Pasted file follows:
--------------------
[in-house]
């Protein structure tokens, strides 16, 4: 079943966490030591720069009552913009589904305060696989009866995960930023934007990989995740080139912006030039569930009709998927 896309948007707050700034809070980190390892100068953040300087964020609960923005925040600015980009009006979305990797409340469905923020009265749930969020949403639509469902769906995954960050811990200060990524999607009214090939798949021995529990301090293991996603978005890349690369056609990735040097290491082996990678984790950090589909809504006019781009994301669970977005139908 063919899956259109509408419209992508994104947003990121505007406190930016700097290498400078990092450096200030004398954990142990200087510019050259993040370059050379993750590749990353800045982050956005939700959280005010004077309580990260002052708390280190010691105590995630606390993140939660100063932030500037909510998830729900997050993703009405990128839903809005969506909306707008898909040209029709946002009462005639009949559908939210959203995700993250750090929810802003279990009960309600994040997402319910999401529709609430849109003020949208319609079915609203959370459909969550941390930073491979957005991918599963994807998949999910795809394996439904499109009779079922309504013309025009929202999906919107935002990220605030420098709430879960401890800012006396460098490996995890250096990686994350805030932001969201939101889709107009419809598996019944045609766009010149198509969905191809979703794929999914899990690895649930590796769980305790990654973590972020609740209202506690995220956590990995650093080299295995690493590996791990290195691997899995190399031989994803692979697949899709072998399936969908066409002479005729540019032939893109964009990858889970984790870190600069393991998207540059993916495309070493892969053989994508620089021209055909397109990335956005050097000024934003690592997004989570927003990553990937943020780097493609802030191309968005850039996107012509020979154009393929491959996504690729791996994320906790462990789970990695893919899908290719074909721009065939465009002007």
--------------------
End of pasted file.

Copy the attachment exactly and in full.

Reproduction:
[in-house]
């Protein structure tokens, strides 16, 4: 079943966490030591720069009552913009589904305060696989009866995960930023934007990989995740080139912006030039569930009709998927 896309948007707050700034809070980190390892100068953040300087964020609960923005925040600015980009009006979305990797409340469905923020009265749930969020949403639509469902769906995954960050811990200060990524999607009214090939798949021995529990301090293991996603978005890349690369056609990735040097290491082996990678984790950090589909809504006019781009994301669970977005139908 063919899956259109509408419209992508994104947003990121505007406190930016700097290498400078990092450096200030004398954990142990200087510019050259993040370059050379993750590749990353800045982050956005939700959280005010004077309580990260002052708390280190010691105590995630606390993140939660100063932030500037909510998830729900997050993703009405990128839903809005969506909306707008898909040209029709946002009462005639009949559908939210959203995700993250750090929810802003279990009960309600994040997402319910999401529709609430849109003020949208319609079915609203959370459909969550941390930073491979957005991918599963994807998949999910795809394996439904499109009779079922309504013309025009929202999906919107935002990220605030420098709430879960401890800012006396460098490996995890250096990686994350805030932001969201939101889709107009419809598996019944045609766009010149198509969905191809979703794929999914899990690895649930590796769980305790990654973590972020609740209202506690995220956590990995650093080299295995690493590996791990290195691997899995190399031989994803692979697949899709072998399936969908066409002479005729540019032939893109964009990858889970984790870190600069393991998207540059993916495309070493892969053989994508620089021209055909397109990335956005050097000024934003690592997004989570927003990553990937943020780097493609802030191309968005850039996107012509020979154009393929491959996504690729791996994320906790462990789970990695893919899908290719074909721009065939465009002007």